Frequently Asked Questions

  • Is my horse a good candidate? Why should my horse get bodywork?

Horses of all ages can benefit from bodywork! Young horses may still be experiencing growing pains or be sensitive to the ever increasing demands of learning to be bridled, saddled and carrying a rider. Adult horses are constantly challenged by muscle fatigue and tightness from a rigorous training program. Older horses may be dealing with pain from arthritis or previous injuries. Receiving bodywork at regular intervals can also greatly reduce the risk of future injury as well as promote a faster recovery.

  • How long does it last? What happens?

Most sessions are done in 90 minutes and will take place in the horse’s stall. The sequence will move over the horse’s whole body, targeting all major muscle groups. Stretching and relaxation techniques will be applied throughout the session.   Owners will be given “homework” to help encourage lasting benefits from massage. You may notice positive outcomes immediately; or it may take a few days. Some horses will require a few sessions to see the benefits, particularly if they have a complicated medical history.

  • When is the best time for an appointment? How often should they receive work?

The best time for an appointment is a time of day that your horse can relax more easily (ie. NOT during peak barn activity hours or before feeding time, however, having hay available to them during the session can help put some horses more at ease). Depending on your horse’s training program, the frequency of sessions may vary. Once a month is a good guideline for most horses, though weekly may be more appropriate for a sport horse in competition season. Ideally, you should have a regular massage schedule established well before the first show or race of the season, or allow at least one week between the massage and the competition.

  • What should I expect?

Every horse is different. Expect to give your horse a light hack or hand walk after the massage, but allow for an easy day. You may notice your horse seems more relaxed and mellow, or he may have more energy. His posture may improve, or he may seem less grumpy. For every breed and personality, the results will be a little different. Because massage and bodywork is essentially like hitting a "reset" button on the muscular system, some horses may move drastically differently in the days following a session. This is why it is very important to allow time between bodywork and competition, as you want to be familiar with how his body has adapted to these effects before entering the show ring!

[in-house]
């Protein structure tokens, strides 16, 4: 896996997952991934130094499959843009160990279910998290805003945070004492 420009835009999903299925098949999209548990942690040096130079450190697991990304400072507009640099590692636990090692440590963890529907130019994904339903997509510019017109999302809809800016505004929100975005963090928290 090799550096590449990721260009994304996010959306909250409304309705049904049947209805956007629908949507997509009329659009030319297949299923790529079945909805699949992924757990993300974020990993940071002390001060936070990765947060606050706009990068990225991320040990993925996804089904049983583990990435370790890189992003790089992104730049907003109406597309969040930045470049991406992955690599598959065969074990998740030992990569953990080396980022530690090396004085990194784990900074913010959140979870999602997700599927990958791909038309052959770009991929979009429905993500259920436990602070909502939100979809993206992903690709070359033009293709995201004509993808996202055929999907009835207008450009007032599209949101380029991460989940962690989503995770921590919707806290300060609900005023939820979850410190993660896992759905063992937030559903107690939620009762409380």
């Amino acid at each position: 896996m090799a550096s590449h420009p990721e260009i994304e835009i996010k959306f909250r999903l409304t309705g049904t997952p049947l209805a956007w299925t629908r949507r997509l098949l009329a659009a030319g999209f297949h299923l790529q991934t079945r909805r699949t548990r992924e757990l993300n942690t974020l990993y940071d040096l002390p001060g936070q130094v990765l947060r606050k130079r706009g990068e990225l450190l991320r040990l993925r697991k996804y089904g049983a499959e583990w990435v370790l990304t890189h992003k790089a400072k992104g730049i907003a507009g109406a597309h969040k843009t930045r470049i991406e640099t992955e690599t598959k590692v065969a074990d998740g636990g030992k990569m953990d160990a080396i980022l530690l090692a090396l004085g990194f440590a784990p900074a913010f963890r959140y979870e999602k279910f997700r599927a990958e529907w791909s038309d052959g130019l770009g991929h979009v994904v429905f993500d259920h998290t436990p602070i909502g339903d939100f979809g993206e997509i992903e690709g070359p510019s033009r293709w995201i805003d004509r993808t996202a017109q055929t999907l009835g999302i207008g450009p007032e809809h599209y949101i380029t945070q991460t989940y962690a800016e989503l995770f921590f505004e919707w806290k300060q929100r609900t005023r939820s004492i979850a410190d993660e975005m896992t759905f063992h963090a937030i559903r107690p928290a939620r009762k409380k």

• My horse is under veterinary care. Should he receive work?

Always check with your veterinarian if you have any concerns about your horse’s health before receiving bodywork. Most horses will benefit greatly, but a horse that is presenting any symptom or gait abnormality that is new or unusual should not receive work until cleared by the vet. Heat and swelling, dehydration, skin lesions from fungal, bacterial or viral infections, a new lameness or injury less than 7 days old or elevated vital signs are all contraindications for treatment. If the horse seems unusually lethargic or stopped eating, he needs to see the vet first. Massage and bodywork are never a substitute for medical care.

  • How do I prepare for a treatment? What should I do after?

Please DO NOT bathe your horse before bodywork! A wet horse is too sticky to work on. It’s ok if he’s a little dirty, as long as he’s been brushed lightly. I am happy to do a once-over with the brush if you leave it out for me. Just make sure he’s not wet or caked in mud. After the treatment, your horse should be hand walked or taken out for a light hack. He will need an opportunity to move around and stretch, but you will want to avoid any high speeds or demanding collection exercises for the rest of the day. In addition to following the recommended homework exercises, be sure to schedule your next appointment--not only for your horse, but for yourself! As an experienced human massage therapist, I can help you to overcome the physical challenges that may be hindering your time in the saddle.

  • This is our first appointment. What do I need to do?

Be sure to fill out your intake form completely and bring it with for your horse's first appointment. Click here to download. You do not need to be present for the session, however, if you are available before and/or after we can compare how your horse was moving before to see if there are immediate changes of note. Additionally, I can personally show you stretches, massage moves and muscle activation techniques to help the effects of the treatment last longer. You are welcome to observe the session, but conversation must be kept to a minimum to allow me to focus on your horse and how he’s responding to treatment.


Based on your horse's response to each treatment, I will recommend stretches, muscle activation techniques, and some massage moves to help you maintain the benefits achieved from the session. In addition to these, you will want to schedule a massage for yourself, as well as a saddle fit evaluation for yourself and your horse. Poorly-fitting equipment and a sore, injured, or otherwise imbalanced rider are without question the most common reason why the horse would need bodywork in the first place. Behavioral problems, soundness issues and recurring injuries can never be fully addressed without taking a close look at what is causing them, and quite often the issue may be stemming from tack the doesn't fit, or a rider who (consciously or unconsciously) is creating imbalance in the horse.


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